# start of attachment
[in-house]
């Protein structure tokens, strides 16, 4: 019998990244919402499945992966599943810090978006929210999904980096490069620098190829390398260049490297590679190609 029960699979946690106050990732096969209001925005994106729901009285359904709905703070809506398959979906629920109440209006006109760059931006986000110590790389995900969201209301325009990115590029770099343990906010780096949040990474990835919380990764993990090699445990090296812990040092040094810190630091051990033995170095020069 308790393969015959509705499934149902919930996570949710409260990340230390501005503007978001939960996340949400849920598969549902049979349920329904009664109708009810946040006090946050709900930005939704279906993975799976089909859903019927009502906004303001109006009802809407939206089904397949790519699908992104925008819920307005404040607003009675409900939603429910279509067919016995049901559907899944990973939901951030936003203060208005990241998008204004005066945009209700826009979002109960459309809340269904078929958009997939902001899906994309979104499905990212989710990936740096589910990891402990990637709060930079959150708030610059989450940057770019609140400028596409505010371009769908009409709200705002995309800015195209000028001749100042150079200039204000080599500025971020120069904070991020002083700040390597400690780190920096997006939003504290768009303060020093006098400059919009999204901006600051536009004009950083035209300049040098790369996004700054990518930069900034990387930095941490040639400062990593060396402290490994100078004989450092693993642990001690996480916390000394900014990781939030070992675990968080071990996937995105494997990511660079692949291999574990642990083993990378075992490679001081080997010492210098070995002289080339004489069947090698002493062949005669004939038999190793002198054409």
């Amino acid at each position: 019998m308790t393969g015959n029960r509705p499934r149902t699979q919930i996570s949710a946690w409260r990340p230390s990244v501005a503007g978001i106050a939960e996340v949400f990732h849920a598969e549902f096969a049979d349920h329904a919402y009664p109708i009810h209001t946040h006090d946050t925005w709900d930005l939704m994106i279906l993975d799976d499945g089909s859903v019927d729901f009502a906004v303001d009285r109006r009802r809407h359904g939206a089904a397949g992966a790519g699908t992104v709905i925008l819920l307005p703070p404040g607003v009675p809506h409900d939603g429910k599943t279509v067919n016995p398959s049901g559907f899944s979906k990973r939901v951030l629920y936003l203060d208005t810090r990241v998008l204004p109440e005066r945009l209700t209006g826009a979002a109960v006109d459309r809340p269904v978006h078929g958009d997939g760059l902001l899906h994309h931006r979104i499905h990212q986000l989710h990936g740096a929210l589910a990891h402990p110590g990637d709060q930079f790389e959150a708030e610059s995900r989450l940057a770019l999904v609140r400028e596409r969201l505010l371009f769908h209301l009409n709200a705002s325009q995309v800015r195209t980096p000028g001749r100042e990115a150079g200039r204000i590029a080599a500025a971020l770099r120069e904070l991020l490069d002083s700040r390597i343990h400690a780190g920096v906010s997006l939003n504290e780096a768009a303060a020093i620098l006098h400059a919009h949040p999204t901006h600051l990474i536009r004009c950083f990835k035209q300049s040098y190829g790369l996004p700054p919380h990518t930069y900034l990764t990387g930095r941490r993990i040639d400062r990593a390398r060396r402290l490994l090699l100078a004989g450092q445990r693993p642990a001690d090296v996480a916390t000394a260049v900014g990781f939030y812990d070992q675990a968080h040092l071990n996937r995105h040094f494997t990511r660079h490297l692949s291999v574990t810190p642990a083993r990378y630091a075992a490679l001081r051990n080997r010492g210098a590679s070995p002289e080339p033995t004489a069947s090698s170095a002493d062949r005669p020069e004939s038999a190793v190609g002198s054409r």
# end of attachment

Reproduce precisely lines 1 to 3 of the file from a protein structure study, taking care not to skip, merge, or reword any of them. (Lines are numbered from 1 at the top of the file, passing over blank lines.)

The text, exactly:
[in-house]
């Protein structure tokens, strides 16, 4: 019998990244919402499945992966599943810090978006929210999904980096490069620098190829390398260049490297590679190609 029960699979946690106050990732096969209001925005994106729901009285359904709905703070809506398959979906629920109440209006006109760059931006986000110590790389995900969201209301325009990115590029770099343990906010780096949040990474990835919380990764993990090699445990090296812990040092040094810190630091051990033995170095020069 308790393969015959509705499934149902919930996570949710409260990340230390501005503007978001939960996340949400849920598969549902049979349920329904009664109708009810946040006090946050709900930005939704279906993975799976089909859903019927009502906004303001109006009802809407939206089904397949790519699908992104925008819920307005404040607003009675409900939603429910279509067919016995049901559907899944990973939901951030936003203060208005990241998008204004005066945009209700826009979002109960459309809340269904078929958009997939902001899906994309979104499905990212989710990936740096589910990891402990990637709060930079959150708030610059989450940057770019609140400028596409505010371009769908009409709200705002995309800015195209000028001749100042150079200039204000080599500025971020120069904070991020002083700040390597400690780190920096997006939003504290768009303060020093006098400059919009999204901006600051536009004009950083035209300049040098790369996004700054990518930069900034990387930095941490040639400062990593060396402290490994100078004989450092693993642990001690996480916390000394900014990781939030070992675990968080071990996937995105494997990511660079692949291999574990642990083993990378075992490679001081080997010492210098070995002289080339004489069947090698002493062949005669004939038999190793002198054409």
């Amino acid at each position: 019998m308790t393969g015959n029960r509705p499934r149902t699979q919930i996570s949710a946690w409260r990340p230390s990244v501005a503007g978001i106050a939960e996340v949400f990732h849920a598969e549902f096969a049979d349920h329904a919402y009664p109708i009810h209001t946040h006090d946050t925005w709900d930005l939704m994106i279906l993975d799976d499945g089909s859903v019927d729901f009502a906004v303001d009285r109006r009802r809407h359904g939206a089904a397949g992966a790519g699908t992104v709905i925008l819920l307005p703070p404040g607003v009675p809506h409900d939603g429910k599943t279509v067919n016995p398959s049901g559907f899944s979906k990973r939901v951030l629920y936003l203060d208005t810090r990241v998008l204004p109440e005066r945009l209700t209006g826009a979002a109960v006109d459309r809340p269904v978006h078929g958009d997939g760059l902001l899906h994309h931006r979104i499905h990212q986000l989710h990936g740096a929210l589910a990891h402990p110590g990637d709060q930079f790389e959150a708030e610059s995900r989450l940057a770019l999904v609140r400028e596409r969201l505010l371009f769908h209301l009409n709200a705002s325009q995309v800015r195209t980096p000028g001749r100042e990115a150079g200039r204000i590029a080599a500025a971020l770099r120069e904070l991020l490069d002083s700040r390597i343990h400690a780190g920096v906010s997006l939003n504290e780096a768009a303060a020093i620098l006098h400059a919009h949040p999204t901006h600051l990474i536009r004009c950083f990835k035209q300049s040098y190829g790369l996004p700054p919380h990518t930069y900034l990764t990387g930095r941490r993990i040639d400062r990593a390398r060396r402290l490994l090699l100078a004989g450092q445990r693993p642990a001690d090296v996480a916390t000394a260049v900014g990781f939030y812990d070992q675990a968080h040092l071990n996937r995105h040094f494997t990511r660079h490297l692949s291999v574990t810190p642990a083993r990378y630091a075992a490679l001081r051990n080997r010492g210098a590679s070995p002289e080339p033995t004489a069947s090698s170095a002493d062949r005669p020069e004939s038999a190793v190609g002198s054409r």